By INVESTOR’S BUSINESS DAILY | Posted Tuesday, April 22, 2008 4:20 PM PT
Ideologies: Once in a while the truth accidentally tumbles out on global warming activists’ real agenda. That’s exactly what happened at the U.N., when Bolivia’s leader called for ending capitalism to save the planet.
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Delivering the keynote address at the United Nations forum on Indigenous People on Monday, Bolivia’s President Evo Morales told the adoring crowd that “if we want to save our planet earth, to save life, to save mankind, we have a duty to put an end to the capitalist system.”
Morales elaborated on that by calling for an end to “unbridled industrial development, extraction of natural resources, excessive consumption of goods and accumulation of waste.”
More conveniently, he also demanded that trillions of dollars from the West be diverted to places like Bolivia, “to repair the earth.”
Seldom has the environmentalist agenda to end the capitalist system been laid out so plainly.
But in reality, it’s capitalism — combined with the framework that enables it to flourish, like rule of law and property rights — that has lifted billions of people out of poverty and improved the environment. Contrary to Morales’ assertions, the most capitalist countries are also the cleanest.
According to a 2006 study by the Heartland Institute, free enterprise does more to protect the environment than state intervention.
“The nations that have the best track records on environmental protection and improvement are those with the highest amount of free-market capitalism,” wrote Samuel Aldrich and Jay Lehr, in “Free Enterprise Protects the Environment.”
Morales is a Marxist, so the environmental records of the communist and socialist systems he touts to save the earth are instructive.
After communism fell in Eastern Europe, some of the biggest revelations were about how vast the pollution was in countries where no one was permitted to own or care for land.
Getting rid of capitalism created the black rivers of China, filled Eastern Europe’s skies with unfiltered coal and diesel exhaust, brought deforestation that’s led to sandstorms in China, spilled oil that destroyed Siberian lakes, and poisoned land with mercury and nickel waste in large swaths of Eastern Europe and Cuba.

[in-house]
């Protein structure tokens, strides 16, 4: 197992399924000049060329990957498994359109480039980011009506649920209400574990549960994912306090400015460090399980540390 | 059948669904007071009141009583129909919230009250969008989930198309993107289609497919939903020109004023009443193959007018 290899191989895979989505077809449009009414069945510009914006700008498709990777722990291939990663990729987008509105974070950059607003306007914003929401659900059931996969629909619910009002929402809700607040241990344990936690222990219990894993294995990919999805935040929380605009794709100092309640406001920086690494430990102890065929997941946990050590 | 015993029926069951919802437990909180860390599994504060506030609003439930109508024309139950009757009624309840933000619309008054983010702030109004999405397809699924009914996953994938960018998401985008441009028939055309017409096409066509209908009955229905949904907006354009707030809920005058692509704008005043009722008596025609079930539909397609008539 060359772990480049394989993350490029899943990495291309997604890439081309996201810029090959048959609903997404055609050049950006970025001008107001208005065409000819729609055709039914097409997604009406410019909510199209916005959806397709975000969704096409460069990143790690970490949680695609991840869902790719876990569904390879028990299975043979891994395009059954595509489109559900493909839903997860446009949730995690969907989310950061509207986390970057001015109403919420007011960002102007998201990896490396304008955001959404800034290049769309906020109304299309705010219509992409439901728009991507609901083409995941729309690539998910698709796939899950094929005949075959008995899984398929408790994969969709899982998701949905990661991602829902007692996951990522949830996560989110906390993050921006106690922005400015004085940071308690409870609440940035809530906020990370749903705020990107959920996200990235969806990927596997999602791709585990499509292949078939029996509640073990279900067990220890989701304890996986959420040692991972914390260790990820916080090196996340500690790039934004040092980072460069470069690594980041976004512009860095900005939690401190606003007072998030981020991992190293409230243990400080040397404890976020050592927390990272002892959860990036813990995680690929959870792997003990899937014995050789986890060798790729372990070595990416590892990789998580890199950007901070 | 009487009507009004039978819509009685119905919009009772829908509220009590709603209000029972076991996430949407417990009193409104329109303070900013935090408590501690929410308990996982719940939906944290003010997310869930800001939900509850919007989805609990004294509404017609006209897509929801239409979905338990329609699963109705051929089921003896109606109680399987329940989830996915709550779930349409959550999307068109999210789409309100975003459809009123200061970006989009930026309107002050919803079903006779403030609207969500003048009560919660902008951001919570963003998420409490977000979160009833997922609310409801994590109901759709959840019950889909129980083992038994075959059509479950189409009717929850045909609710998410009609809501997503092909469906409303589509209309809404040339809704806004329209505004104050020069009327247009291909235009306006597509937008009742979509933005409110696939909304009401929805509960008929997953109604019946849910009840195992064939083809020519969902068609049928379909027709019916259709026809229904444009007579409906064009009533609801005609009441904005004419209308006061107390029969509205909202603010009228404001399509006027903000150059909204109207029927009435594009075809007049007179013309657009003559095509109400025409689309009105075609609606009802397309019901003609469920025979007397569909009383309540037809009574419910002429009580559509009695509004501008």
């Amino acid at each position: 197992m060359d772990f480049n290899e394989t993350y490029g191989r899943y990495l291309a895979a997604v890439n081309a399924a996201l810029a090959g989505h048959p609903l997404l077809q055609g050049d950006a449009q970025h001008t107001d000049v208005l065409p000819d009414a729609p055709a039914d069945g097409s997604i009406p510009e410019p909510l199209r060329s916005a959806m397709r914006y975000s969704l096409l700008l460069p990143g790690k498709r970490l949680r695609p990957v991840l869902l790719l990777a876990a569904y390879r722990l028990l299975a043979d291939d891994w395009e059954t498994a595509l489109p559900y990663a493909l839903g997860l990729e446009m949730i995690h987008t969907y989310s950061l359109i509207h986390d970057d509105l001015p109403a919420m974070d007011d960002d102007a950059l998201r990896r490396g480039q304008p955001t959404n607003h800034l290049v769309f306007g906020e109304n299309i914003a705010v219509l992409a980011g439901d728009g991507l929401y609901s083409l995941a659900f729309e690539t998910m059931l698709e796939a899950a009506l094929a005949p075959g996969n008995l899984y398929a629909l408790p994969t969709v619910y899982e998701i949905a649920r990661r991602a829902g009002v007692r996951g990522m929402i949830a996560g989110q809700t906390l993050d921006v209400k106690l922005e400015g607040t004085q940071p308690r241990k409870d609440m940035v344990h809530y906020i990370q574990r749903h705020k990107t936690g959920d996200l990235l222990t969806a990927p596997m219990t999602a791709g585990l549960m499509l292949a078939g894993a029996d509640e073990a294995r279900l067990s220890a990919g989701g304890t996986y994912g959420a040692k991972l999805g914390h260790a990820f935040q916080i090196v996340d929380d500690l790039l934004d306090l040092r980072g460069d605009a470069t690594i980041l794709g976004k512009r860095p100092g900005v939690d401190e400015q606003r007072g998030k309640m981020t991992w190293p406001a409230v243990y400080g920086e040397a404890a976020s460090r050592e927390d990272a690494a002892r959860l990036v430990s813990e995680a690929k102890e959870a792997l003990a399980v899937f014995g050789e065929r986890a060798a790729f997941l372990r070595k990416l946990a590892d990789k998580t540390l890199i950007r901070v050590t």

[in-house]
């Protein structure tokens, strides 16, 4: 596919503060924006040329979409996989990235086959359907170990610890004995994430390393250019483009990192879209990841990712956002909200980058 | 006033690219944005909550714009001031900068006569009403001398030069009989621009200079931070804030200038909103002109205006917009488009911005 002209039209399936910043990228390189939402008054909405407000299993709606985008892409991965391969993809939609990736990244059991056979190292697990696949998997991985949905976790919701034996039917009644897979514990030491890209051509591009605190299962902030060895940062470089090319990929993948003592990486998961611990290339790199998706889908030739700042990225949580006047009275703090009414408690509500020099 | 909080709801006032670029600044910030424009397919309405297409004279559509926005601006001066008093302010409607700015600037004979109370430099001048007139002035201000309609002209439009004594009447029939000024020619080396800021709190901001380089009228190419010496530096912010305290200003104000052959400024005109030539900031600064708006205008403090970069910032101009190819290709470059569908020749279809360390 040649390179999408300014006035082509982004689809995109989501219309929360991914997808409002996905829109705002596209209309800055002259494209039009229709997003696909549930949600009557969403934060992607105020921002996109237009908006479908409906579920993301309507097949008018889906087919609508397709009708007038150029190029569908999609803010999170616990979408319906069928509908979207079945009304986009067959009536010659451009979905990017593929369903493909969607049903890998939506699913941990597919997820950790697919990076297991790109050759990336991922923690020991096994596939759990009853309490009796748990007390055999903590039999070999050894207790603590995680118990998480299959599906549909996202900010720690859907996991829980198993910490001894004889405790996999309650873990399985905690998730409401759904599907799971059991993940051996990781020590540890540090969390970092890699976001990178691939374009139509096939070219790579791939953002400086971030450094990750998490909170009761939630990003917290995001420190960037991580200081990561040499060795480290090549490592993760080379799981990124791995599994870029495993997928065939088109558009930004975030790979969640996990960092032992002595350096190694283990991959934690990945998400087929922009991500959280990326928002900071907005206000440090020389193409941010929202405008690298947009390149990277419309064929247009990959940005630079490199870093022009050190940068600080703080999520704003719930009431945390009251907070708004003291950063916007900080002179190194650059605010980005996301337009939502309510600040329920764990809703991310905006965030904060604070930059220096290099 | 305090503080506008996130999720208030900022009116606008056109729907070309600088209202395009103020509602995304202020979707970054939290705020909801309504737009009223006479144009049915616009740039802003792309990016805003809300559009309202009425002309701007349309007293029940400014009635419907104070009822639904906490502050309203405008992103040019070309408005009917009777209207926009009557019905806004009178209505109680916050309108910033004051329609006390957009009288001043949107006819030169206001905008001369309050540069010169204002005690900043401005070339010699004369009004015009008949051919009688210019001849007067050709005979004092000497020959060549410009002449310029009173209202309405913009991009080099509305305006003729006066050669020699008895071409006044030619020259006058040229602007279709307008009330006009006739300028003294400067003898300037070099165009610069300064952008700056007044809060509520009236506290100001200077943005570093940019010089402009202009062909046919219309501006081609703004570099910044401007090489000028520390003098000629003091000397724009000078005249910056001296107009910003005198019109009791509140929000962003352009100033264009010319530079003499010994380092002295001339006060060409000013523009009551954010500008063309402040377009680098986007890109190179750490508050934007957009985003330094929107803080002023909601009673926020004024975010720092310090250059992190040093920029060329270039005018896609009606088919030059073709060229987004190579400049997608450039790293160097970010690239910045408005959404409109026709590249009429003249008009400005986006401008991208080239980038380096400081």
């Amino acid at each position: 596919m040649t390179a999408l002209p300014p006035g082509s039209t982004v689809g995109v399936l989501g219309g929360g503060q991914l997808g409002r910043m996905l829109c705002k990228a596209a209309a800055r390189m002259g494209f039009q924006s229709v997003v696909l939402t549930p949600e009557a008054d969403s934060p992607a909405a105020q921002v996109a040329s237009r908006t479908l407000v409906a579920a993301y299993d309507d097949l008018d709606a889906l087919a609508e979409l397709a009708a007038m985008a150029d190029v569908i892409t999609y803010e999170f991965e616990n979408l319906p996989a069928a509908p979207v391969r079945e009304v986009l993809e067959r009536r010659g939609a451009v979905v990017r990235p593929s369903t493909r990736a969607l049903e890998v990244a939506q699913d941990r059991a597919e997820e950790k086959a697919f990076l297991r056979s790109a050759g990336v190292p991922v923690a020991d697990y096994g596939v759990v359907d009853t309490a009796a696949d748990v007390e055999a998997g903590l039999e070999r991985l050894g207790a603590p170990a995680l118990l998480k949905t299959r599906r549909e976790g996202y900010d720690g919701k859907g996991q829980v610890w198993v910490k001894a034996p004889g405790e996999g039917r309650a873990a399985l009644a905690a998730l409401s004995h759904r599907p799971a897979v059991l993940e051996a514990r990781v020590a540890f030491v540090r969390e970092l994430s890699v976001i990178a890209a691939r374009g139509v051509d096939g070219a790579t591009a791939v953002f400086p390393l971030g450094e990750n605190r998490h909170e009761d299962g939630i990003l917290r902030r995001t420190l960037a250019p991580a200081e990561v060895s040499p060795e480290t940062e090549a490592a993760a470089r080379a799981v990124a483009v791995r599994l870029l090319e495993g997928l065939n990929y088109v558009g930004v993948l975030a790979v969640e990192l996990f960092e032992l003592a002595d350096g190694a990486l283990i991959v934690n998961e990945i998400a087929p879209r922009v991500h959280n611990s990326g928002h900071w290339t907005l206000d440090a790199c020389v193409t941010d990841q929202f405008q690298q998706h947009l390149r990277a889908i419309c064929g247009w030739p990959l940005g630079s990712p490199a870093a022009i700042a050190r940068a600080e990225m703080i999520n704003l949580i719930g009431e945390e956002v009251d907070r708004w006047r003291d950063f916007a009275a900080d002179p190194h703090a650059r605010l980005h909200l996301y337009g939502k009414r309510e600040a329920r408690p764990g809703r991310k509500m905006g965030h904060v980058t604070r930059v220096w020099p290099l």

It also brought the still-dead nuclear devastation of Chernobyl. Diverse as these regions are, the lack of capitalism means there was no accountability or incentives to save the earth.
And, sadly, it’s still that way now. According to the Blacksmith Institute, the 10 most polluted places on earth are in Azerbaijan, China, India, Peru, Russia, Ukraine and Zambia, all of which have long histories of communism, socialism or nationalist isolation, the very alternatives Morales proposes to replace capitalism.
Morales’ attack on capitalism represents the real agenda for the radical environmentalists. They seek global governance and an end to private property, an unsalable concept given the record of communist countries. So they’re marketing it under a new brand name, wrapped in the greener concept of “saving the earth.”
Milking the West’s fascination for the exotic, Morales has the game down flat. “We feel that we have the ethical and moral right to talk about these things as indigenous peoples because we have historically lived in harmony with Mother Earth,” he said. “It is indigenous peoples who have defended this Mother Earth, Planet Earth.”
For that, he’s feted in the radical-chic circles of Manhattan as an indigenous font of truth — a real Aymara Indian from Bolivia and thus, wiser about conserving the planet than us ordinary mortals.
The patronizing attitude is obvious in statements like U.N. Secretary-General Ban Ki-moon’s:
“Indigenous peoples live in many of the world’s most biologically diverse areas. As custodians of these lands, they have accumulated deep, firsthand knowledge about the impacts of environmental degradation, including climate change. They know the economic and social consequences, and they can and should play a role in the global response.”
What’s really going on with the people Ban extols is something else: “Too often their real agenda is power — power to remake the economic and social systems to suit their own command and control goals, not to serve the public good as they so loudly proclaim,” Aldrich and Lehr wrote.
Romanticization of nature to promote state control hasn’t had it this good since the days of Rousseau’s noble savage. The only problem for environmental radicals, of course, is that sometimes the designated “savages” accidentally reveal the truth.